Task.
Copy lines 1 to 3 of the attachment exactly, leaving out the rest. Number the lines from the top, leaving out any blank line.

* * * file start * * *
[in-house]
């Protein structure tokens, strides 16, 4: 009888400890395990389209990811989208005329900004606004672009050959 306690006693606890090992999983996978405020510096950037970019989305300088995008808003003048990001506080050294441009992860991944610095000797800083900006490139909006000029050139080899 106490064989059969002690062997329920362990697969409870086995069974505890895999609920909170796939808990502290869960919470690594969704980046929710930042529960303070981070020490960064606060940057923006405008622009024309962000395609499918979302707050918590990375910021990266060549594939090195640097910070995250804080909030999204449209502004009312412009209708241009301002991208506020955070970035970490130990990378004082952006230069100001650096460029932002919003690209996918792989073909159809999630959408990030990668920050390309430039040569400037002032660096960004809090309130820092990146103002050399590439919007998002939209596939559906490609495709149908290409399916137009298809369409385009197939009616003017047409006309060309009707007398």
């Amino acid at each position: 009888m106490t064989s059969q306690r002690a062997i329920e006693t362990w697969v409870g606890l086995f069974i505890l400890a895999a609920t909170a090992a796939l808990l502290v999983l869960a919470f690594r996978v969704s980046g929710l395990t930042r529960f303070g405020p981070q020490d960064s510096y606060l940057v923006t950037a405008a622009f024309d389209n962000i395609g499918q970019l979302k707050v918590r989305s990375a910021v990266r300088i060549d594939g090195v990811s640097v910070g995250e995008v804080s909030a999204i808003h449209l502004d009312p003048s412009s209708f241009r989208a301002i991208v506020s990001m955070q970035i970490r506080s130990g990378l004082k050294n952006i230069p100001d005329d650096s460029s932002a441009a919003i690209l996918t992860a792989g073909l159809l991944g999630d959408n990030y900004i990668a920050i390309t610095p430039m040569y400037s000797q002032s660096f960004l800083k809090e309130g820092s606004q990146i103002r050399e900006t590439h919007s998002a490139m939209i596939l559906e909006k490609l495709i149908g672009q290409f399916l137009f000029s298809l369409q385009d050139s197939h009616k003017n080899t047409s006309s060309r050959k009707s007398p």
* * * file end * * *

[in-house]
């Protein structure tokens, strides 16, 4: 009888400890395990389209990811989208005329900004606004672009050959 306690006693606890090992999983996978405020510096950037970019989305300088995008808003003048990001506080050294441009992860991944610095000797800083900006490139909006000029050139080899 106490064989059969002690062997329920362990697969409870086995069974505890895999609920909170796939808990502290869960919470690594969704980046929710930042529960303070981070020490960064606060940057923006405008622009024309962000395609499918979302707050918590990375910021990266060549594939090195640097910070995250804080909030999204449209502004009312412009209708241009301002991208506020955070970035970490130990990378004082952006230069100001650096460029932002919003690209996918792989073909159809999630959408990030990668920050390309430039040569400037002032660096960004809090309130820092990146103002050399590439919007998002939209596939559906490609495709149908290409399916137009298809369409385009197939009616003017047409006309060309009707007398």
């Amino acid at each position: 009888m106490t064989s059969q306690r002690a062997i329920e006693t362990w697969v409870g606890l086995f069974i505890l400890a895999a609920t909170a090992a796939l808990l502290v999983l869960a919470f690594r996978v969704s980046g929710l395990t930042r529960f303070g405020p981070q020490d960064s510096y606060l940057v923006t950037a405008a622009f024309d389209n962000i395609g499918q970019l979302k707050v918590r989305s990375a910021v990266r300088i060549d594939g090195v990811s640097v910070g995250e995008v804080s909030a999204i808003h449209l502004d009312p003048s412009s209708f241009r989208a301002i991208v506020s990001m955070q970035i970490r506080s130990g990378l004082k050294n952006i230069p100001d005329d650096s460029s932002a441009a919003i690209l996918t992860a792989g073909l159809l991944g999630d959408n990030y900004i990668a920050i390309t610095p430039m040569y400037s000797q002032s660096f960004l800083k809090e309130g820092s606004q990146i103002r050399e900006t590439h919007s998002a490139m939209i596939l559906e909006k490609l495709i149908g672009q290409f399916l137009f000029s298809l369409q385009d050139s197939h009616k003017n080899t047409s006309s060309r050959k009707s007398p």